It’s in the area of law, but in terms of sheer brilliance around the concepts of the internet, mapping and the thought processes behind innovation I think that David Post’s “In Search of Jefferson’s Moose” is a must read.

    A work of genius and a classic, it also gives a peek into Thomas Jefferson’s mind – surely one of the greatest of American innovators – as the concept of “The United States of America” was being created, a territory as wild and strange then, as the internet is now. Even if it doesn’t make the list, a definite must read.

  4. Steve Says:

    I’m currently reading Janet Abbate’s Inventing the Internet [1] which does a good job at recounting the interactions between the various actors and groups, as well as technical innovations and architectural decisions that have led to the Internet as we know it today.

    [1] Abbate, J. (1999). Inventing the Internet. Cambridge, MA: The MIT Press.

  5. Matthias Says:

    I’d probably add a couple more to your third block:

    Gillett, S. E., W. H. Lehr, J. T. Wroclawski, and D. D. Clark (2001a). “Do Appliances Threaten Internet Innovation?” In: IEEE Communications Magazine 39.10, pp. 46–51. issn: 0163-6804. doi: 10.1109/35.956112.

    Gillett, S. E., W. H. Lehr, J. T. Wroclawski, and D. D. Clark (2001b). “The Disruptive User — Internet Appliances and the Management of Complexity”. In: BT Technology Journal 19.4, pp. 40–45. issn: 1358-3948. doi: 10.1023/A:1013774312186.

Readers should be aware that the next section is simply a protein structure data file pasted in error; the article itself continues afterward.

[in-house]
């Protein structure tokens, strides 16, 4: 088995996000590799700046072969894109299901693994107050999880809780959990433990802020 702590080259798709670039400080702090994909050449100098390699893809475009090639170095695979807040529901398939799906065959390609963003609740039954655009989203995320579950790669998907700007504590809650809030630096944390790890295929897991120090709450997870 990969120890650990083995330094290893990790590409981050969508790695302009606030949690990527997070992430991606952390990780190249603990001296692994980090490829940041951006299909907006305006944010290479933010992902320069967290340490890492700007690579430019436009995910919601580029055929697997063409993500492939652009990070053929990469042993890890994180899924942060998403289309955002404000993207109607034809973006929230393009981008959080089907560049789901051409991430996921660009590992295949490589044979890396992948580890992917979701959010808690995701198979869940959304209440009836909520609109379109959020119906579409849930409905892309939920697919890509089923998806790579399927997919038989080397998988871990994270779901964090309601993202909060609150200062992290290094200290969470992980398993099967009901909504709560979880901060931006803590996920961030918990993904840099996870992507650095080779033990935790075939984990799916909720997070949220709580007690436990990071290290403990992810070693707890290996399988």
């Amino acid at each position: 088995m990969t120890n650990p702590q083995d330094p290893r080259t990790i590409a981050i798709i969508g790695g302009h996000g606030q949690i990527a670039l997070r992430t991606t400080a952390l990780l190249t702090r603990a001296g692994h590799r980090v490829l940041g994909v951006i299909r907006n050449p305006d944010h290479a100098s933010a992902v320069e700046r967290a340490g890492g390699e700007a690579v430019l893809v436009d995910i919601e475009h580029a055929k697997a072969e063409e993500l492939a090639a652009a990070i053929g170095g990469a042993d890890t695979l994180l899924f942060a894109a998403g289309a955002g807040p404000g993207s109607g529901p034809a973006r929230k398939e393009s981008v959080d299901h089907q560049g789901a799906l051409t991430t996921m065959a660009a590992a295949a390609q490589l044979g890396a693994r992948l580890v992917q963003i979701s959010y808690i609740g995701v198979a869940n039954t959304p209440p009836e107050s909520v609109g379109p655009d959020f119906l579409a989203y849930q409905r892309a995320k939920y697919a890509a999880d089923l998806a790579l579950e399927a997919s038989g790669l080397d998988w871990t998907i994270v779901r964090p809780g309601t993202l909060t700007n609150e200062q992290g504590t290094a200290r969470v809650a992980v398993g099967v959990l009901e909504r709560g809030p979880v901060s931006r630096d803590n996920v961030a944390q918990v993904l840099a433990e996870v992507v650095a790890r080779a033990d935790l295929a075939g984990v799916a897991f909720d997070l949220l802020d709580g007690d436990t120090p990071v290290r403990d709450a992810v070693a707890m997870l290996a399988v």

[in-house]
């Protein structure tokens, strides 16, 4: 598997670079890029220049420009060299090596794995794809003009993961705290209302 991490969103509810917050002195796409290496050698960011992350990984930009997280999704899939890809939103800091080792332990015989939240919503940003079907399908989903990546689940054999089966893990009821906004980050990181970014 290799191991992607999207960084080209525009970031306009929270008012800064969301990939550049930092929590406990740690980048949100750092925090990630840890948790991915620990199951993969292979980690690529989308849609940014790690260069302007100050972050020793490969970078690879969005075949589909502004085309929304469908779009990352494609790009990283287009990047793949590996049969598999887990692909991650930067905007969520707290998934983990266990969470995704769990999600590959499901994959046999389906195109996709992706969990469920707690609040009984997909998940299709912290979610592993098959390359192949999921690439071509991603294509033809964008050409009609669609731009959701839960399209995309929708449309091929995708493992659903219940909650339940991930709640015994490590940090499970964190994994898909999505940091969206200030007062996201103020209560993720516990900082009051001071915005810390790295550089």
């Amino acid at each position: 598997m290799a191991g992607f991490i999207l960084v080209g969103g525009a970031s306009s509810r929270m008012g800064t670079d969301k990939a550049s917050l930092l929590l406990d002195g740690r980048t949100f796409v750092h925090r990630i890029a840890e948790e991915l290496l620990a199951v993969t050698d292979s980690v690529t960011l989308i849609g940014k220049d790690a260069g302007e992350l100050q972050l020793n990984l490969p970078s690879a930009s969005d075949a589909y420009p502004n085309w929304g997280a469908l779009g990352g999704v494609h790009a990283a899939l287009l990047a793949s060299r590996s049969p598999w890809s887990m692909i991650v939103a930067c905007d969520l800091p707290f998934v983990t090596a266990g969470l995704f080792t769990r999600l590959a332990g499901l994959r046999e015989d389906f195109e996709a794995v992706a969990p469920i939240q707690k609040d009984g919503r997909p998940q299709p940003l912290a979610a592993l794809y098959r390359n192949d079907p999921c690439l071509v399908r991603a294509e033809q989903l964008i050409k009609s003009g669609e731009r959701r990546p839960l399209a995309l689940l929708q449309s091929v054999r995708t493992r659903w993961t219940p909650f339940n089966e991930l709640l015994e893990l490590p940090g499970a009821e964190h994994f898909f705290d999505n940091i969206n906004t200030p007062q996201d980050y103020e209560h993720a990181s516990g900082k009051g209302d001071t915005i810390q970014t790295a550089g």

Pouzin, L. (1973a). Interconnection of Packet Switching Networks. INWG Note 42. IFIP WG 6.1 (INWG). url:–INWG-Note-42.pdf.

    Pouzin (1976a). “The Network Business — Monopolies and Entrepreneurs”. In: ICCC ’76: Proceedings of the Third International Conference on Computer Communication. Toronto, Canada. August 3–6, 1976. Ed. by P. K. Verma, pp. 563–567. Also published as INWG Legal/Political Note 6.

    Reed, D. P., J. H. Saltzer, and D. D. Clark (1998). “Commentary on “Active networking and end-to-end arguments””. In: IEEE Network 12.3, pp. 69–71. doi: 10.1109/65.690972. Part of a collection of three “Commentaries” edited by Thomas M. Chen and Alden W. Jackson.

    Saltzer J. H. (1999). “Open Access” is Just the Tip of the Iceberg. Online. url:

    Walden, D. C. and R. D. Rettberg (1975). “Gateway Design for Computer Network Interconnection”. In: Eurocomp 1975: Proceedings of the European Computing Conference on Communications Networks. London, UK. September 23–25, 1975. Ed. by D. L. A. Barber. Online Conferences, pp. 113–128. isbn: 0903796058. url:

    Also, their merit notwithstanding, I’d be hesitant to suggest the Zittrain and Schewick sources to students — for one they are fairly long, especially the latter; for another they might be found by readers to more slightly too far in the realm of speculation. It might here suffice to go for the following paper instead:

    Gaynor, M. S. and S. O. Bradner (2001). (2004). “A Real Options Metric to Value Network, Protocol, and Service Architecture”. In: ACM SIGCOMM Computer Communication Review 34.5, pp. 31–38. url: (edited version with slightly different title).

  6. Christian Says:

    What a great set of comments! I am so happy that I posted this query on the blog. Thanks to everyone for being so generous with your time in responding.

    Steve: Doh! I can’t believe I didn’t put Abbate. Thank you.

    Matthias: You are fantastic. These are great. Some of these were totally unknown to me. Thank you.

  7. multicast » Blog Archive » A Milestone: 100 Comments Says:

    […] Comments Christian on Internet Innovation: The Big ReadMatthias on Internet Innovation: The Big ReadSteve on Internet Innovation: The Big ReadSonya Dunne […]